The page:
Scientists say climate change may have fuelled Zika outbreak

Record-high temperatures in South American countries created ideal conditions for the mosquito that transmits Zika, researchers have said.
Record-high temperatures in South American countries created ideal conditions for the mosquito that transmits Zika, researchers have said.PHOTO: REUTERS

NEW YORK (BLOOMBERG) - Climate change may have fuelled the outbreak of the mosquito-borne Zika virus in Latin American and make it harder for developing countries to manage future epidemics, researchers said.

Record-high temperatures last year in Brazil, Ecuador and other South America countries created ideal conditions for the mosquito that transmits Zika, which is suspected of causing birth defects, scientists said on conference call with reporters Friday (Feb 5).

The researchers, who cautioned any link between Zika and global warming remains unproven, said violent storms, floods and drought are prone to fostering the outbreak and spread of diseases, particularly in underdeveloped nations.

In addition to creating conditions where viruses can thrive, extreme weather can hobble already over-taxed public health systems.

"Unless mitigated, climate change is likely to bring the spread of new emergent infectious diseases like Zika virus," Nick Watts, who leads a commission on health and climate change for the medical journal The Lancet, said during the call.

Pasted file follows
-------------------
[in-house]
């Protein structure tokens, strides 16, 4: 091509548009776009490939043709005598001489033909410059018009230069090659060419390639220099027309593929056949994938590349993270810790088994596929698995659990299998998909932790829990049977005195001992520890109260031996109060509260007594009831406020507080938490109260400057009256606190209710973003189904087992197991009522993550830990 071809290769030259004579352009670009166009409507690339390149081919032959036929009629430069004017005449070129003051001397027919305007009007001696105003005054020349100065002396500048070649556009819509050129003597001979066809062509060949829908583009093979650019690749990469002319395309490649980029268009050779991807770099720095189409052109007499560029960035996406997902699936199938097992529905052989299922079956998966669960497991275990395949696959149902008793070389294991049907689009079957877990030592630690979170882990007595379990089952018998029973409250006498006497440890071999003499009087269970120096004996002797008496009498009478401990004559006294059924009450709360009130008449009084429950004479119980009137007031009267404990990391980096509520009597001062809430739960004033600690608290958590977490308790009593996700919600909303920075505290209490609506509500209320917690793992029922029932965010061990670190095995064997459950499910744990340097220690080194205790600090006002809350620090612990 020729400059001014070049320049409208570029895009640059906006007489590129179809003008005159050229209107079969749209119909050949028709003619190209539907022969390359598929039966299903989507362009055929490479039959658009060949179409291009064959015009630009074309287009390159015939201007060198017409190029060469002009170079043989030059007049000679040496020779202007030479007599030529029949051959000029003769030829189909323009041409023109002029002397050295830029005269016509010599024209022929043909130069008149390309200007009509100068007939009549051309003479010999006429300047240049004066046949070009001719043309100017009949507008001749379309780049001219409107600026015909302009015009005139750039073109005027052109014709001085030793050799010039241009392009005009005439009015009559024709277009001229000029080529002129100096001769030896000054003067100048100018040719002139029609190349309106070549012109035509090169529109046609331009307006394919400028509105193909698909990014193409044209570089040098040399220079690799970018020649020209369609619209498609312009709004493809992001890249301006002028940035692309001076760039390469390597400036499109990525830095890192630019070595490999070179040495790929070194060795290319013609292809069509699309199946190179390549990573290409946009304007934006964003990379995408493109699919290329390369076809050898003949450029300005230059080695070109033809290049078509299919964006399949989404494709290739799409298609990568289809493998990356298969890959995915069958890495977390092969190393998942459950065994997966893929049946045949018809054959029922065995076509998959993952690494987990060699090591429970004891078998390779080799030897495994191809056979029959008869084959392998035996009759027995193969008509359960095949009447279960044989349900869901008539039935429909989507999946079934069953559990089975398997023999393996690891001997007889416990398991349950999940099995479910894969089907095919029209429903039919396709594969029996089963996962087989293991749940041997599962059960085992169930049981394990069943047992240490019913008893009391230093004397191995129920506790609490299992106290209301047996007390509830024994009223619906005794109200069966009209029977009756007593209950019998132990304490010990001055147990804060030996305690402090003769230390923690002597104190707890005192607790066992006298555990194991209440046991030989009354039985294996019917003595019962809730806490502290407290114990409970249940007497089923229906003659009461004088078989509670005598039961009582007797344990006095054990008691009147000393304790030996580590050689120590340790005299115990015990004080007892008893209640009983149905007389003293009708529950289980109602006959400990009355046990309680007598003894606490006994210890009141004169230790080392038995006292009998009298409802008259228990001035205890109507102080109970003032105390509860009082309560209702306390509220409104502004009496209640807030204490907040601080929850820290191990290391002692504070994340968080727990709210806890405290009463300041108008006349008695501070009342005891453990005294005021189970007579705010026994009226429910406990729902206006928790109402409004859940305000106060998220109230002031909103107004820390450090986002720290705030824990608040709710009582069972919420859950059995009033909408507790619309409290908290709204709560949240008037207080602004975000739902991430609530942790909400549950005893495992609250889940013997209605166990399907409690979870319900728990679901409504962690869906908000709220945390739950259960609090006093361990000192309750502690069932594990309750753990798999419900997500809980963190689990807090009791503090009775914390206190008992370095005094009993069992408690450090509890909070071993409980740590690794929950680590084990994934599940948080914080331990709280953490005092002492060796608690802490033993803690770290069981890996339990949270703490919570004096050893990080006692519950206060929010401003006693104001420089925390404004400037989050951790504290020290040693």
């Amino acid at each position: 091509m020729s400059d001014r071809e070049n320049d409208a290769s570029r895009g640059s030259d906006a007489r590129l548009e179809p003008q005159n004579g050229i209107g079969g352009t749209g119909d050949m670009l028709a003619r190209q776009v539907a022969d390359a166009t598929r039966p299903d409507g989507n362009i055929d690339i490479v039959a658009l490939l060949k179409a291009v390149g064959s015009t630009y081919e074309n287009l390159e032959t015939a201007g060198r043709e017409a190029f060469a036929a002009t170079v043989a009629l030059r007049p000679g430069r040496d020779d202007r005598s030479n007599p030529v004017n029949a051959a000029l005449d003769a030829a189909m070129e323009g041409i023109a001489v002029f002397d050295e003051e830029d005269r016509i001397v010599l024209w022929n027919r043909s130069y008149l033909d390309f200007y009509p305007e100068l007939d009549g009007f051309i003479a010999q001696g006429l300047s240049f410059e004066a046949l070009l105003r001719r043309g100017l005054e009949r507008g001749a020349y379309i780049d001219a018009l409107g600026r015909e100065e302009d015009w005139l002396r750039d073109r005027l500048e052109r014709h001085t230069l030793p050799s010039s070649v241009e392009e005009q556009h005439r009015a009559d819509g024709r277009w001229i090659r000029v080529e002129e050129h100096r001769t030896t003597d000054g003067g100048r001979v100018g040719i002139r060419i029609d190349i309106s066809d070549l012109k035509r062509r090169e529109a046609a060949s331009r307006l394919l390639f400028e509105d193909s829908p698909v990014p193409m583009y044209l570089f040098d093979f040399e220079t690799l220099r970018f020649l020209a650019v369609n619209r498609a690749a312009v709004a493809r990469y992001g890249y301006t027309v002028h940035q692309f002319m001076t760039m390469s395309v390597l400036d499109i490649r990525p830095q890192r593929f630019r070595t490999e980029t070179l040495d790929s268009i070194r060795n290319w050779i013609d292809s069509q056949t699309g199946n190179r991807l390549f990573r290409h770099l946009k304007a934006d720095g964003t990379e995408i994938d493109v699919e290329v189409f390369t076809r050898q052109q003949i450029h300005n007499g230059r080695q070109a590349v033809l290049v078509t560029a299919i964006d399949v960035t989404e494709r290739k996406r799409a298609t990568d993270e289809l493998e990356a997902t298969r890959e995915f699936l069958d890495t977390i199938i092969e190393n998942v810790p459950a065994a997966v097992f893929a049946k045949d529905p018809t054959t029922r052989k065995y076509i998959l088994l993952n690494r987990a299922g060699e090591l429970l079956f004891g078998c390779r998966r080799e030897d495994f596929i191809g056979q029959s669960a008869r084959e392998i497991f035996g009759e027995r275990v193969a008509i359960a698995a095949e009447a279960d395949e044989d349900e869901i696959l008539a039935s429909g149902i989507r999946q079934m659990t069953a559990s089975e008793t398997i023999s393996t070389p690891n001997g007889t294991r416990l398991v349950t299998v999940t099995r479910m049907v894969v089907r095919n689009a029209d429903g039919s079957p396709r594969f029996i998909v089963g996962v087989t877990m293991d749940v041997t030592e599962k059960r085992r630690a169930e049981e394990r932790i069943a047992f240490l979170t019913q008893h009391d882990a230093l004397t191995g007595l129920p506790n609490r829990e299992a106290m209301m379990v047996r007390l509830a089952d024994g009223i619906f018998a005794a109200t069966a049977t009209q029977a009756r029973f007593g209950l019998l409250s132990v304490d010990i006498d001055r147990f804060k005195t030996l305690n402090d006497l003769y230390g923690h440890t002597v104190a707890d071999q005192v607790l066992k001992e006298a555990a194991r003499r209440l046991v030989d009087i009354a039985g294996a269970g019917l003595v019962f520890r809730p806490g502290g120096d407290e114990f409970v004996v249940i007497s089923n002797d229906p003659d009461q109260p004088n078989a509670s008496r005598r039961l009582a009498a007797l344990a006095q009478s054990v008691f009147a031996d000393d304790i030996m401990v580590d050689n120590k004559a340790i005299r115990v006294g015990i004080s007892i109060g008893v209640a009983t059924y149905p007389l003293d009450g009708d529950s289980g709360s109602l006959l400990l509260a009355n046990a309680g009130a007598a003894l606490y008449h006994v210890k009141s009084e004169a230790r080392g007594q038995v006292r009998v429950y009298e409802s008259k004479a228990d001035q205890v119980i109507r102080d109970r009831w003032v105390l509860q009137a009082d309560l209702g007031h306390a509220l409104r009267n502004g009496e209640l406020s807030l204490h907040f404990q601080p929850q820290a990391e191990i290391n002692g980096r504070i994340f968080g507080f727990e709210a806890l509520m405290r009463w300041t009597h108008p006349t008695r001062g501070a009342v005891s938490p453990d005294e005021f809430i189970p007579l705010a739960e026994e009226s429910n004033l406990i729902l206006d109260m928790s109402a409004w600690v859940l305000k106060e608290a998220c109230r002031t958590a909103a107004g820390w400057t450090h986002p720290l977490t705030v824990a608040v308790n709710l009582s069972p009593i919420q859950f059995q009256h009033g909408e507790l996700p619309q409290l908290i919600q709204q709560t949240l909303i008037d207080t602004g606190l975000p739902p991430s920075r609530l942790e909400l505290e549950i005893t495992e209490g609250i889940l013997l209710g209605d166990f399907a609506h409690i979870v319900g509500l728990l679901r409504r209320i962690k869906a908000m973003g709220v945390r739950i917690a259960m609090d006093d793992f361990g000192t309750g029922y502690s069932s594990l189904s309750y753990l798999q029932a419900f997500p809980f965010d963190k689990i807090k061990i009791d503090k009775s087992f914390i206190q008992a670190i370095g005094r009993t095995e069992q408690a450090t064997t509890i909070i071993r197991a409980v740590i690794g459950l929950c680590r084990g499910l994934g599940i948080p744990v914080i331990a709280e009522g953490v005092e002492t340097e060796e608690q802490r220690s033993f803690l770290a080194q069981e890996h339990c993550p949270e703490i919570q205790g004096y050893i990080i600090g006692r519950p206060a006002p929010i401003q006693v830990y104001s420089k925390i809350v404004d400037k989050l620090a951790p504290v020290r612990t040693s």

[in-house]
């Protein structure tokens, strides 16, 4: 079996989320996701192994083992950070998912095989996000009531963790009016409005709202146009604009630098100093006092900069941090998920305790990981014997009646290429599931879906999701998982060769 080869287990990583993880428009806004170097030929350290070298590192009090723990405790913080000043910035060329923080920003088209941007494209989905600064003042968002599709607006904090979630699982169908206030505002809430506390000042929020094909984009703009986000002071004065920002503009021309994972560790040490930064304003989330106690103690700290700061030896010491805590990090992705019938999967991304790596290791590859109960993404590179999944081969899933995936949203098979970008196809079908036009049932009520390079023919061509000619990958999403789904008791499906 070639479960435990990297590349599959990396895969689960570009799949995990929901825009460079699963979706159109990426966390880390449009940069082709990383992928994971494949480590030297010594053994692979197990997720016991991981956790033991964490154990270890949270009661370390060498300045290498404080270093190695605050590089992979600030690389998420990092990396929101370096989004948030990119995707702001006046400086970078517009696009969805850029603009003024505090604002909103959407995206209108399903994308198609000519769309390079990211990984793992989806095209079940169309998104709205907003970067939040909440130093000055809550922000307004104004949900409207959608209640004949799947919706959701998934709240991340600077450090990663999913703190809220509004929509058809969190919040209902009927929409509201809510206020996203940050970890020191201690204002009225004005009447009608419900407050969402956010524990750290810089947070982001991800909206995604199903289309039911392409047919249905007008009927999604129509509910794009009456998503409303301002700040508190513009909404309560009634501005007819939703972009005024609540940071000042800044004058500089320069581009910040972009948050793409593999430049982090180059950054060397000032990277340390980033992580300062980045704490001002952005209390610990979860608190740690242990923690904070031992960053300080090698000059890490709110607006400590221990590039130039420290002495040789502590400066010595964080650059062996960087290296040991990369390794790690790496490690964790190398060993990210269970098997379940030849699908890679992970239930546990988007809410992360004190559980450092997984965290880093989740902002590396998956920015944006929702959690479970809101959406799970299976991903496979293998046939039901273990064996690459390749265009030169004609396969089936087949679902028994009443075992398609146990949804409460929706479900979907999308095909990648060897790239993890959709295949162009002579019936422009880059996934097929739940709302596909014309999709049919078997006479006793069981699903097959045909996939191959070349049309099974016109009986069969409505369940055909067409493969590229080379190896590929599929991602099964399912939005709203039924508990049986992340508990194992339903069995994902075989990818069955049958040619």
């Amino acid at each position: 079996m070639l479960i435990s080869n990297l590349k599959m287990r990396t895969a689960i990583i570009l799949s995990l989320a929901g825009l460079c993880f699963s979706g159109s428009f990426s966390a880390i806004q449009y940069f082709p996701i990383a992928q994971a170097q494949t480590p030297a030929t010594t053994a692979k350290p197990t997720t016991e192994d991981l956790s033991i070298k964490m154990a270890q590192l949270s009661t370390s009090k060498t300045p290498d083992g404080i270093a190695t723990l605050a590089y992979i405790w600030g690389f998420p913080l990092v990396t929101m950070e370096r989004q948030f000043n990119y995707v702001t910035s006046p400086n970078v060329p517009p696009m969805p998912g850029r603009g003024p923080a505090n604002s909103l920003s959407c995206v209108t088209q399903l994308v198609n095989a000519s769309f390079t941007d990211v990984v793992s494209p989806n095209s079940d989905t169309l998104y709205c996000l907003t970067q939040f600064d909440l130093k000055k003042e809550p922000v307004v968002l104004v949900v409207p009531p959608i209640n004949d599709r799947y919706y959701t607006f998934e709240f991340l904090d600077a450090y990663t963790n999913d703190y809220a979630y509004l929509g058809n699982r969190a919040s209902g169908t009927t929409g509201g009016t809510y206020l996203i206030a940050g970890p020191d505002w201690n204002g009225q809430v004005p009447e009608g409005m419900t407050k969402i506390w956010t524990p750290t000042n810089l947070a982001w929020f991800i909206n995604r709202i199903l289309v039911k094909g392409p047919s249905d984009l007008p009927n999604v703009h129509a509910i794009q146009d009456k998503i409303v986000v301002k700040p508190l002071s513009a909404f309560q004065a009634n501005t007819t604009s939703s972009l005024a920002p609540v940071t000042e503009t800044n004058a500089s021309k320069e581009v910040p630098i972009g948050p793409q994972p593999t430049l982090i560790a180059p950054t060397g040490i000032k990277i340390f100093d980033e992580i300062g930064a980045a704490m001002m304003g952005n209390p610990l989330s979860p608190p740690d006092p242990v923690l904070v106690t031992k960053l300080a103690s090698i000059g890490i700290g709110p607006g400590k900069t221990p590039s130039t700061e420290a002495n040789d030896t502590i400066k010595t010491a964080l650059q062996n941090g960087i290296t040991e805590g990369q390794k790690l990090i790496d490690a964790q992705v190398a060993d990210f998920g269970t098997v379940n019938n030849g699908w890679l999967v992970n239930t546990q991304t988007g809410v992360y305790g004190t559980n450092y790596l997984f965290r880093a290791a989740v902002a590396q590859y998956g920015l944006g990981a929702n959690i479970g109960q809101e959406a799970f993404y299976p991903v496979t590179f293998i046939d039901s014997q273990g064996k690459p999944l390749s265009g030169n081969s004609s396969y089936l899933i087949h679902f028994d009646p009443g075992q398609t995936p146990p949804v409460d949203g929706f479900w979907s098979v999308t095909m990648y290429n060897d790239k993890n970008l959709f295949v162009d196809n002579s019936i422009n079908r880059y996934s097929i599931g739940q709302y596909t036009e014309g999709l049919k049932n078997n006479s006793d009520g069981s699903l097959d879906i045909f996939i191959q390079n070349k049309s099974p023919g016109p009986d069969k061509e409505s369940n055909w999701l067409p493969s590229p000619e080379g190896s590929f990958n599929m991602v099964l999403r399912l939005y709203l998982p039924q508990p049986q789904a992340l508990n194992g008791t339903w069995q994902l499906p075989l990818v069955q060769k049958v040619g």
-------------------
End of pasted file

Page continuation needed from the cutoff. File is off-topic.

Rising temperatures and increased rainfall can extend the geographic range and enrich breeding areas of mosquitoes, ticks, fleas and other insects that transmit diseases, scientists said. The pathogens they carry tend to become more resilient at higher temperatures and go through their life cycles faster.

Warming "is posing risks for the transmission of vector- borne and other diseases," said Diarmid Campbell-Lendrum, the World Health Organization's climate change and health team leader, said in an interview.

The Zika epidemic parallels the 1999 West Nile Virus outbreak in New York, according to Jonathan Patz, director of the Global Health Institute at the University of Wisconsin- Madison. Both arrived during record-hot summers and involved the Aedes aegypti mosquito, which bite more frequently in hot weather.

"I would not want to say that climate is responsible for this," Patz said. "But it's ironic that you have got record hot temperatures."

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